Dog Portraits and Animal Portraits by Ann Seward
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Dog Portraits - Rottweiler - Dog Portrait

In this portrait of a Rottweiler dog, Ann has projected his enquiring gaze, whilst depicting his puppy attitudes with two pencil remarques.
Dog Portraits - Rottweiler - Dog Portrait Back to previous page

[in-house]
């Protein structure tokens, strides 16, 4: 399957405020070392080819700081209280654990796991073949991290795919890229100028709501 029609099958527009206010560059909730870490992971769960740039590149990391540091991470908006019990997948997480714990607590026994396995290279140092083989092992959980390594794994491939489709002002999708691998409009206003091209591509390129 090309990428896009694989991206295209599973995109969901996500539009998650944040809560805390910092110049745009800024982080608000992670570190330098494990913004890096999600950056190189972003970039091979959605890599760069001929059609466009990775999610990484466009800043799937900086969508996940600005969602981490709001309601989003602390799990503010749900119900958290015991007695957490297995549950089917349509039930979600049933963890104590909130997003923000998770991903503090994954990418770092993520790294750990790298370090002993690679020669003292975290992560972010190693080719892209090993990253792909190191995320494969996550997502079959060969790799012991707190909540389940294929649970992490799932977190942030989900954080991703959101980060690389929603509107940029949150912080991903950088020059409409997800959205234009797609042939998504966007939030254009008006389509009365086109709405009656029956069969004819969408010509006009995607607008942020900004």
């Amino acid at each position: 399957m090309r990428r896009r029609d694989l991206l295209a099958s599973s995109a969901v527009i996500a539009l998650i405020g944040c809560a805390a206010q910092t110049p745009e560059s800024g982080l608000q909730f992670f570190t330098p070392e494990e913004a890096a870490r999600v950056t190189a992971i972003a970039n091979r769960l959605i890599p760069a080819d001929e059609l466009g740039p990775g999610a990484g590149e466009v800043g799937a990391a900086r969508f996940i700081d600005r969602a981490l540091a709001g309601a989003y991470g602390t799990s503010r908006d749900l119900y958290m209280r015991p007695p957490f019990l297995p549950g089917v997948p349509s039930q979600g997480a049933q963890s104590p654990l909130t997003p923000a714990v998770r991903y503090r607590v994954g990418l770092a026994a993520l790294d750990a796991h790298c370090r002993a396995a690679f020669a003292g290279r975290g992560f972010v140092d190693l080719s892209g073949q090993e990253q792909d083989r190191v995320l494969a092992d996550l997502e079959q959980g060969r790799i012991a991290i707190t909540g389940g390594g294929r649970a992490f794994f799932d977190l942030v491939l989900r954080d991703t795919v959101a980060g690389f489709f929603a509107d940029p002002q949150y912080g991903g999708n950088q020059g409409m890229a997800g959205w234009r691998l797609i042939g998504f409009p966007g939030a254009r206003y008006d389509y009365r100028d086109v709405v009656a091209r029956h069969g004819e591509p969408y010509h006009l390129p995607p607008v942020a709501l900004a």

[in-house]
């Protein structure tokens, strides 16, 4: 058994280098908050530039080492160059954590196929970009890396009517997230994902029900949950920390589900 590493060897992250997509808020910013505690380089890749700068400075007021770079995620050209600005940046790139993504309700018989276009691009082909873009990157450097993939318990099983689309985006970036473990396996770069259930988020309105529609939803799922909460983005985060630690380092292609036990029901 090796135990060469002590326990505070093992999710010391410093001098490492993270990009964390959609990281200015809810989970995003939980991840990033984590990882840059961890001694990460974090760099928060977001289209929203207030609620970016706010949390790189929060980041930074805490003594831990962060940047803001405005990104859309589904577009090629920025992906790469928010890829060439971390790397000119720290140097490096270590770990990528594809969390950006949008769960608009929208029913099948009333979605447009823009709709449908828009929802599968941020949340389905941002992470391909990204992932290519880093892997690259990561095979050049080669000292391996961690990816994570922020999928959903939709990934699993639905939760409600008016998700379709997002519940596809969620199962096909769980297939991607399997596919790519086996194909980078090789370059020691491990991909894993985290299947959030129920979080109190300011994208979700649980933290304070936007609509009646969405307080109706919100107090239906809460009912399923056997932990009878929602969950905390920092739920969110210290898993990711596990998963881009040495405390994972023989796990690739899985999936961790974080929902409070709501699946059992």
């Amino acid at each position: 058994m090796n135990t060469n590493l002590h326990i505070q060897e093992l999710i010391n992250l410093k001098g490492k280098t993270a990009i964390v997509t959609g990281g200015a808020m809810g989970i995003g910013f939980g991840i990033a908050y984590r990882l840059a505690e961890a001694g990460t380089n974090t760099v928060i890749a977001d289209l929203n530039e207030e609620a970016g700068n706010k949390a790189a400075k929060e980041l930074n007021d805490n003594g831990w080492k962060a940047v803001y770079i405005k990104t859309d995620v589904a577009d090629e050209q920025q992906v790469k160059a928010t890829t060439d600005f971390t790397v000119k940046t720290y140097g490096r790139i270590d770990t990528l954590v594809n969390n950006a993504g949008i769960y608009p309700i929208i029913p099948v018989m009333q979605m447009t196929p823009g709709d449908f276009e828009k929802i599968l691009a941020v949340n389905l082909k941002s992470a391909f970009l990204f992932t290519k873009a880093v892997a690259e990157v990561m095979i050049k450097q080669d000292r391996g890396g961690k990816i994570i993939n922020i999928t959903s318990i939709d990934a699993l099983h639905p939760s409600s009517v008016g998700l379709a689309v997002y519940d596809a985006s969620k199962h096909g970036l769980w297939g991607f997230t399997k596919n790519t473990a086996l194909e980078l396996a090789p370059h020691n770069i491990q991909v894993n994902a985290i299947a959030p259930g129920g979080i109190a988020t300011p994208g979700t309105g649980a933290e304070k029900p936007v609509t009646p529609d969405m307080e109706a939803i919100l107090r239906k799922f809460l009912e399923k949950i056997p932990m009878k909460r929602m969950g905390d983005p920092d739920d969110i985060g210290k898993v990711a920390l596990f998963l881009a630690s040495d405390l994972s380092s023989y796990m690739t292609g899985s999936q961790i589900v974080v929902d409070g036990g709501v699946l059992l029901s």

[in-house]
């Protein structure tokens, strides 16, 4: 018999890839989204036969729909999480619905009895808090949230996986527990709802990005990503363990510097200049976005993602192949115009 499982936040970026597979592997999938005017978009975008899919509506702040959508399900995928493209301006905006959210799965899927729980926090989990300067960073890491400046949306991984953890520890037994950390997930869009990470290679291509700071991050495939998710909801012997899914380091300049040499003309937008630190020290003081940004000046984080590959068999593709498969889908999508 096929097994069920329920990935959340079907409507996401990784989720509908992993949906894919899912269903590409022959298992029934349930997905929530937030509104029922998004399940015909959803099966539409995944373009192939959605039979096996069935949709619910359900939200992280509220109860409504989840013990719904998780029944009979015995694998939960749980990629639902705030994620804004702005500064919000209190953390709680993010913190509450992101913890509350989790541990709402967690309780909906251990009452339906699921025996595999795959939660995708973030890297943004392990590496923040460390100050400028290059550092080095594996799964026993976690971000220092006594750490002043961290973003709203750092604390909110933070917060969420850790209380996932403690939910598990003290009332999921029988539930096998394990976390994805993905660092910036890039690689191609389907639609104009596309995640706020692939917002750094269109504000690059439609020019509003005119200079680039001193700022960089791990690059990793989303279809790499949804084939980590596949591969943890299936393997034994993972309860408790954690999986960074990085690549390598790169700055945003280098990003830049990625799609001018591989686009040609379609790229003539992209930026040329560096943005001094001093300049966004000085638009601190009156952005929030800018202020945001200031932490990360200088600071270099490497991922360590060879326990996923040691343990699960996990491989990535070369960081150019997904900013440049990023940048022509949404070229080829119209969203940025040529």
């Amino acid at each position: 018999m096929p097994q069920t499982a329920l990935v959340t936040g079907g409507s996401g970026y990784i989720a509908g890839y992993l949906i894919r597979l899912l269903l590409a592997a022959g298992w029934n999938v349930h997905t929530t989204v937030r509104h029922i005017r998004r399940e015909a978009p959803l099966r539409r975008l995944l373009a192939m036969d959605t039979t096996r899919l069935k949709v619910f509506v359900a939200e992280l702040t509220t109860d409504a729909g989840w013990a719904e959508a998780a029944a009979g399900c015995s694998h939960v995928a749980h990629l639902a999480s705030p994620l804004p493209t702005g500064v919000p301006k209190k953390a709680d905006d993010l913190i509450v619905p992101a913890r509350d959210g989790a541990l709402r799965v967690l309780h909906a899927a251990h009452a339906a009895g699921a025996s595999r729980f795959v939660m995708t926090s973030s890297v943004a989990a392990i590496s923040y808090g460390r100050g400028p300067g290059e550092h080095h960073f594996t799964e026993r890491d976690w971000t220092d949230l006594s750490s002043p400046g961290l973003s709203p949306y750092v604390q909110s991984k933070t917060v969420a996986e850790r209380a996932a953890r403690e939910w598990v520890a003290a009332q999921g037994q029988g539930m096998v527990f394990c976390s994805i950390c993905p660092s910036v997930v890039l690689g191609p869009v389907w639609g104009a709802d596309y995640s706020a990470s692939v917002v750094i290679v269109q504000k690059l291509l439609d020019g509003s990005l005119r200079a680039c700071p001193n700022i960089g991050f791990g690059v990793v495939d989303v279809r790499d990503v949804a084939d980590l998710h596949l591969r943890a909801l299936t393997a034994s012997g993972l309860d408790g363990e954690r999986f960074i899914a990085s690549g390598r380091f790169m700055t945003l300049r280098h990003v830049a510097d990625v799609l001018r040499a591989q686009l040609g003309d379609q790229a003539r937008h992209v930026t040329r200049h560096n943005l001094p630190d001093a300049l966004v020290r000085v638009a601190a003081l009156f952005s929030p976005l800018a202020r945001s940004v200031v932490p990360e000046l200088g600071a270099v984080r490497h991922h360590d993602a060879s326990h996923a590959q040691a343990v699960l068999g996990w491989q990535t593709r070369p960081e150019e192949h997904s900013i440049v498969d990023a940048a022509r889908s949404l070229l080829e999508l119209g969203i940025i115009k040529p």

The breed is an ancient one, and its history stretches back to the Roman Empire. In those times, the legions travelled with their meat on the hoof and required the assistance of working dogs to herd the cattle. One route the army travelled was through Württemberg and on to the small market town of Rottweil. The principal ancestors of the first Rottweilers during this time was supposed to be the Roman war dog, local sheepdogs the army met on its travels, and dogs with molosser appearance coming from England and The Netherlands. This region eventually became an important cattle area, and the descendants of the Roman cattle dogs proved their worth in both driving and protecting the cattle from robbers and wild animals. However, by the end of the 19th Century, the breed had declined so much that in 1900 there was only one female to be found in the town of Rottweil. But the build up to the World War I saw a great demand for police dogs, and that led to a revival of interest in the Rottweiler. In the hands of a responsible owner, a well-trained and socialized Rottweiler can be a reliable, alert dog and a loving companion. However, any poorly trained dog can become a danger in the wrong circumstances. In general Rottweilers are fond of children, very devoted, quick to learn, and eager to please. They are typically very bright dogs. Rottweilers are playful animals who may frequently demand attention from their owners. However, if they are not receiving the mental stimulation they desire, they will find creative and sometimes destructive ways to elicit it. Such behavioral problems as chewing, barking for attention and eating less can be a result of lack of human interaction. The Rottweiler is a steady dog with a self-assured nature, but early socialization and exposure to as many new people, animals, and situations as possible are very important in developing these qualities. The Rottweiler also has a natural tendency to assert dominance if not properly trained.
 

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